ACFTA+1: A win-win framework

Updated: 2012-12-07 06:47

(HK Edition)

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ACFTA+1: A win-win framework

The inclusion of Hong Kong into the ASEAN-China Free Trade Area (ACFTA) would have a positive effect on the trading, manufacturing and services sectors of Hong Kong and the ASEAN countries, contributing to the economic development and further economic integration in the region, Jonathan Choi Koon-shum, former chairman of the Chinese General Chamber of Commerce (CGCC), told China Daily.

To the disappointment of enthusiastic advocates like Choi, the 21st ASEAN Summit held in Phnom Penh on November 18, 2012 failed to adopt an expected resolution on the proposed inclusion of Hong Kong into the ACFTA for unknown reasons.

However, Choi remains optimistic that the city will ultimately secure admission to the exclusive club, probably next year. Most ASEAN members have given their nod, he tipped.

Indonesian Trade Minister Gita Wirjawan told the Jakarta Post in September that ASEAN nations were conducting a study on whether Hong Kong should be admitted into the ACFTA. The study is expected to be complete early next year.

"We need a comprehensive study before integrating Hong Kong into ACFTA because the accession should bring real benefits for all ASEAN members and ACFTA," the minister was quoted as saying.

ACFTA is a free trade area among the 10 member states of the Association of Southeast Asian Nations (ASEAN) and China. Under the initial agreement, signed on November 4, 2002 in Phnom Penh, Cambodia, the tariffs on 90 percent of imported goods within the trade area were reduced to zero by 2010, and the remaining tariffs will be cut to zero by 2015. ACFTA is the largest free trade area in terms of population and the third largest in terms of trade volume after the European Economic Area and the North American Free Trade Area.

The CGCC, under the leadership of Choi over the past four years has vigorously advocated the proposed accession through formal channels. And he himself simultaneously continues to push for the accession, through his personal connections, built during his over 30 years in business in the region.

Their enthusiastic endeavour stems from Choi's very belief that "ACFTA plus one" is a win-win framework that will benefit all three sides - ASEAN, Hong Kong and the Chinese mainland - a belief that has been proven by an independent study commissioned by CGCC earlier this year.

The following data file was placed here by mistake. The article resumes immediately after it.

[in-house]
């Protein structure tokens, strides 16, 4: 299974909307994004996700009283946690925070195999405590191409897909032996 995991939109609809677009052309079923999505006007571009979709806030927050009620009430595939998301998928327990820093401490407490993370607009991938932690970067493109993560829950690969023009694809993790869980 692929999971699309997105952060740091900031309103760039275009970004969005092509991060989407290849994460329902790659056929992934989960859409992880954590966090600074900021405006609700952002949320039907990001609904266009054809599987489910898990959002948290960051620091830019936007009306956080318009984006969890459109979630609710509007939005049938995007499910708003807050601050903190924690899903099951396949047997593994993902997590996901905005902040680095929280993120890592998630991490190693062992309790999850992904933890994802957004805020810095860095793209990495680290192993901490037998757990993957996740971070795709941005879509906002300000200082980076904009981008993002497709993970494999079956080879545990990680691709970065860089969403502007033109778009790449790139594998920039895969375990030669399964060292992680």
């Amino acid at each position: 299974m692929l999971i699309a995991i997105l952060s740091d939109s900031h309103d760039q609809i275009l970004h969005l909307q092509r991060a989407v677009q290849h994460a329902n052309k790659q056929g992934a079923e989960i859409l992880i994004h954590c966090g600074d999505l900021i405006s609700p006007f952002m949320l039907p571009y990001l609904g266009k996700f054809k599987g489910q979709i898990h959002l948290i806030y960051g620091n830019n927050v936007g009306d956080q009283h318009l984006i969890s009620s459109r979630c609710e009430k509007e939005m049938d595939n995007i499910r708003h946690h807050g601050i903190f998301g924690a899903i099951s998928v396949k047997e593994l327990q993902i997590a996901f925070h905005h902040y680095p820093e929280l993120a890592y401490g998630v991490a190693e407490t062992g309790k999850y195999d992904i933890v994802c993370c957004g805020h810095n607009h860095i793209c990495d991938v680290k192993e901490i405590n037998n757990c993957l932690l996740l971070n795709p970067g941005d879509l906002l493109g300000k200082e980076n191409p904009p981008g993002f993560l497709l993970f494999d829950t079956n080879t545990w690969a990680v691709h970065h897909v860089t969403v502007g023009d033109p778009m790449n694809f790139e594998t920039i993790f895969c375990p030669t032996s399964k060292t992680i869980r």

The study conducted by Asian Strategy & Leadership Institute, a leading independent think tank in Malaysia, looked into the implications and affects of Hong Kong's accession to ACFTA on the regional economy, using objective economic models.

"The results of the study are very positive," Choi told China Daily.

The results indicate that Hong Kong's accession will enhance trade ties and the growth of services sectors in the region on one hand, and help ASEAN countries to develop their industries on the other hand, according to Choi.

This ultimately will not only promote the region's economic development, but also boost economic integration within the region - an object of the trading block.

As a regional business and financial center, Hong Kong can play a bigger role as a trade facilitator between China and ASEAN after joining the free trade area, Choi reckons.

With the Hong Kong accession, ASEAN's exports to China are projected to increase 28 percent, according to the study.

Currently, ASEAN is China's third largest trading partner whereas China is ASEAN's largest trading partner, with bilateral trades totaling $362.9 billion in 2011. Meanwhile, Hong Kong is the eighth trading partner of ASEAN and its fifth major export destination, according to data compiled by CGCC.

As the services sectors in Hong Kong and ASEAN have high complementarities, increased trade in goods will generate stronger demand for support services in the region, which will help boost the growth of services sectors in both sides.

Cross-border investments within the region are also expected to be significantly boosted with the inclusion of Hong Kong into the trading block, according to the CGCC-commissioned study, which notes that the certainty created by having Hong Kong on board ACFTA will help ASEAN nations to attract more direct investment from Hong Kong companies and mainland firms, helping boost the growth of ASEAN's industries.

With the encouragement of China's "going-out" policy, mainland companies have aggressively pushed their overseas expansion plans in recent years but many have failed in their endeavors for lack of the necessary international expertise or connections. Hong Kong, with its supreme soft power such as international connections, sound legal system and international-standard professional services, is in an excellent position to serve as a springboard for mainland companies going abroad, Choi explained.

Reciprocally, more ASEAN companies will be encouraged to expand their operations into the China market by tapping the expertise and high-standard business support services of Hong Kong. The city's international financing platform will also better serve ASEAN companies in meeting their financial needs.

With the accession to ACFTA, Hong Kong, which has long been a key intermediary for trade between China and ASEAN, will see a boost to its new positioning as a "going-in and going-out" platform for ASEAN and Chinese enterprises, Choi said.

Over all, the accession to the trading block will help strengthen Hong Kong's position as a trade, shipping and financial center, as re-exports, professional services and financial activities in the city are expected to see a big boost, he concluded.

(HK Edition 12/07/2012 page4)